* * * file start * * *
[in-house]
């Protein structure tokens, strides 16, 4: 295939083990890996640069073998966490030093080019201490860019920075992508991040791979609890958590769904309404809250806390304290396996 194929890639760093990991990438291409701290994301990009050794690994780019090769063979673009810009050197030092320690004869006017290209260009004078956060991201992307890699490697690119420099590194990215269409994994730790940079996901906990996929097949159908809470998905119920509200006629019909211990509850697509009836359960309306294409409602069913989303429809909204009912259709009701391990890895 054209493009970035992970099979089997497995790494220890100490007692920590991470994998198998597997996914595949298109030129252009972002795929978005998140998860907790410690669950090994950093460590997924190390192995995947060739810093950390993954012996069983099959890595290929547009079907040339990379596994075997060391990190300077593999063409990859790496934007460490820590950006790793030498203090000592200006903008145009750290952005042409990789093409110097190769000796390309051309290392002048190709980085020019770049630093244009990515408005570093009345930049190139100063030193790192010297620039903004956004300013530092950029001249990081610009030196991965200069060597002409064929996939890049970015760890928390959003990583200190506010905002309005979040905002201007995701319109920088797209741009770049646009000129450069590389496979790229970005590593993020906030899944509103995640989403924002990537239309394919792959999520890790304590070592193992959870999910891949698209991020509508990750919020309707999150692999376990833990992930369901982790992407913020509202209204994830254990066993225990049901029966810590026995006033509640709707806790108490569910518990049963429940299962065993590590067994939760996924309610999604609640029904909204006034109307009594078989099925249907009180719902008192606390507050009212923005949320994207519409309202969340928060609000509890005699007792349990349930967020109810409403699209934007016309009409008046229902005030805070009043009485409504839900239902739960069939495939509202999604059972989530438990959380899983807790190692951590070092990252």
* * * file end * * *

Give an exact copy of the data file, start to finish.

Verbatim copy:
[in-house]
């Protein structure tokens, strides 16, 4: 295939083990890996640069073998966490030093080019201490860019920075992508991040791979609890958590769904309404809250806390304290396996 194929890639760093990991990438291409701290994301990009050794690994780019090769063979673009810009050197030092320690004869006017290209260009004078956060991201992307890699490697690119420099590194990215269409994994730790940079996901906990996929097949159908809470998905119920509200006629019909211990509850697509009836359960309306294409409602069913989303429809909204009912259709009701391990890895 054209493009970035992970099979089997497995790494220890100490007692920590991470994998198998597997996914595949298109030129252009972002795929978005998140998860907790410690669950090994950093460590997924190390192995995947060739810093950390993954012996069983099959890595290929547009079907040339990379596994075997060391990190300077593999063409990859790496934007460490820590950006790793030498203090000592200006903008145009750290952005042409990789093409110097190769000796390309051309290392002048190709980085020019770049630093244009990515408005570093009345930049190139100063030193790192010297620039903004956004300013530092950029001249990081610009030196991965200069060597002409064929996939890049970015760890928390959003990583200190506010905002309005979040905002201007995701319109920088797209741009770049646009000129450069590389496979790229970005590593993020906030899944509103995640989403924002990537239309394919792959999520890790304590070592193992959870999910891949698209991020509508990750919020309707999150692999376990833990992930369901982790992407913020509202209204994830254990066993225990049901029966810590026995006033509640709707806790108490569910518990049963429940299962065993590590067994939760996924309610999604609640029904909204006034109307009594078989099925249907009180719902008192606390507050009212923005949320994207519409309202969340928060609000509890005699007792349990349930967020109810409403699209934007016309009409008046229902005030805070009043009485409504839900239902739960069939495939509202999604059972989530438990959380899983807790190692951590070092990252």